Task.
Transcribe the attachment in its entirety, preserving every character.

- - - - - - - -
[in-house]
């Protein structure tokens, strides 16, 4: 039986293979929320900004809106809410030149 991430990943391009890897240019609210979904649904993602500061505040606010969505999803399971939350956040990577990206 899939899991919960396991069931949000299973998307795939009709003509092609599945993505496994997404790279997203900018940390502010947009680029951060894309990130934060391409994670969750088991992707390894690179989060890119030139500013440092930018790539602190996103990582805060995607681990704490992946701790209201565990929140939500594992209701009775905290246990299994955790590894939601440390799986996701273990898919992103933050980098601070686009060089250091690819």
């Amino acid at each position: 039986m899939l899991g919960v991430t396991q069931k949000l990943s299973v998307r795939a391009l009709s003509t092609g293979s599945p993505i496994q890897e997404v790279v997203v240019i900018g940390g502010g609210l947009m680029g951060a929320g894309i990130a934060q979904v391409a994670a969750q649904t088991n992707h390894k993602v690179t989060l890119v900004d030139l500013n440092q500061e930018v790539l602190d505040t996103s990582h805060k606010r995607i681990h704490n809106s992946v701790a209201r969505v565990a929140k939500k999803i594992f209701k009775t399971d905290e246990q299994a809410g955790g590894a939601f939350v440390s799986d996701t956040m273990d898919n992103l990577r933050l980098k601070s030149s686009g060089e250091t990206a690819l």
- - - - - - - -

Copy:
[in-house]
């Protein structure tokens, strides 16, 4: 039986293979929320900004809106809410030149 991430990943391009890897240019609210979904649904993602500061505040606010969505999803399971939350956040990577990206 899939899991919960396991069931949000299973998307795939009709003509092609599945993505496994997404790279997203900018940390502010947009680029951060894309990130934060391409994670969750088991992707390894690179989060890119030139500013440092930018790539602190996103990582805060995607681990704490992946701790209201565990929140939500594992209701009775905290246990299994955790590894939601440390799986996701273990898919992103933050980098601070686009060089250091690819």
């Amino acid at each position: 039986m899939l899991g919960v991430t396991q069931k949000l990943s299973v998307r795939a391009l009709s003509t092609g293979s599945p993505i496994q890897e997404v790279v997203v240019i900018g940390g502010g609210l947009m680029g951060a929320g894309i990130a934060q979904v391409a994670a969750q649904t088991n992707h390894k993602v690179t989060l890119v900004d030139l500013n440092q500061e930018v790539l602190d505040t996103s990582h805060k606010r995607i681990h704490n809106s992946v701790a209201r969505v565990a929140k939500k999803i594992f209701k009775t399971d905290e246990q299994a809410g955790g590894a939601f939350v440390s799986d996701t956040m273990d898919n992103l990577r933050l980098k601070s030149s686009g060089e250091t990206a690819l």